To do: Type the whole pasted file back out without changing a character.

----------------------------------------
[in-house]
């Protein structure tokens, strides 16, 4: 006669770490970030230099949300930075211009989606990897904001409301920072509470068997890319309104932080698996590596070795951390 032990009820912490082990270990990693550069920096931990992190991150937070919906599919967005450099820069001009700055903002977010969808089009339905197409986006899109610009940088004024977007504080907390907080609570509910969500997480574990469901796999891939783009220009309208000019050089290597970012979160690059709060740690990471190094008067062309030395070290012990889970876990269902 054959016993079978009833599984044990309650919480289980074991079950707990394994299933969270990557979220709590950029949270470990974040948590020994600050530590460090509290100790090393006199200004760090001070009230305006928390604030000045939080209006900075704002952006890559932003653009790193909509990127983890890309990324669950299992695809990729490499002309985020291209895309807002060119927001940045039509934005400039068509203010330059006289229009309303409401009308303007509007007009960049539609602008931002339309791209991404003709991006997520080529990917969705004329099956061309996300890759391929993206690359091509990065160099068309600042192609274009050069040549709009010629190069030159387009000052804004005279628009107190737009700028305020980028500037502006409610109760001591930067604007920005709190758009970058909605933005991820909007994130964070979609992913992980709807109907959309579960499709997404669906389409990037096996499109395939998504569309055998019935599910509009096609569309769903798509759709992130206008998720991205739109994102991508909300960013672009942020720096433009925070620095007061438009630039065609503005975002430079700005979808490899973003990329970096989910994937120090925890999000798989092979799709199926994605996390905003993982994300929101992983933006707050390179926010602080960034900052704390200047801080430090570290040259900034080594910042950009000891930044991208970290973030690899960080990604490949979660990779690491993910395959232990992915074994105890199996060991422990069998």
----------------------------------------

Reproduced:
[in-house]
């Protein structure tokens, strides 16, 4: 006669770490970030230099949300930075211009989606990897904001409301920072509470068997890319309104932080698996590596070795951390 032990009820912490082990270990990693550069920096931990992190991150937070919906599919967005450099820069001009700055903002977010969808089009339905197409986006899109610009940088004024977007504080907390907080609570509910969500997480574990469901796999891939783009220009309208000019050089290597970012979160690059709060740690990471190094008067062309030395070290012990889970876990269902 054959016993079978009833599984044990309650919480289980074991079950707990394994299933969270990557979220709590950029949270470990974040948590020994600050530590460090509290100790090393006199200004760090001070009230305006928390604030000045939080209006900075704002952006890559932003653009790193909509990127983890890309990324669950299992695809990729490499002309985020291209895309807002060119927001940045039509934005400039068509203010330059006289229009309303409401009308303007509007007009960049539609602008931002339309791209991404003709991006997520080529990917969705004329099956061309996300890759391929993206690359091509990065160099068309600042192609274009050069040549709009010629190069030159387009000052804004005279628009107190737009700028305020980028500037502006409610109760001591930067604007920005709190758009970058909605933005991820909007994130964070979609992913992980709807109907959309579960499709997404669906389409990037096996499109395939998504569309055998019935599910509009096609569309769903798509759709992130206008998720991205739109994102991508909300960013672009942020720096433009925070620095007061438009630039065609503005975002430079700005979808490899973003990329970096989910994937120090925890999000798989092979799709199926994605996390905003993982994300929101992983933006707050390179926010602080960034900052704390200047801080430090570290040259900034080594910042950009000891930044991208970290973030690899960080990604490949979660990779690491993910395959232990992915074994105890199996060991422990069998």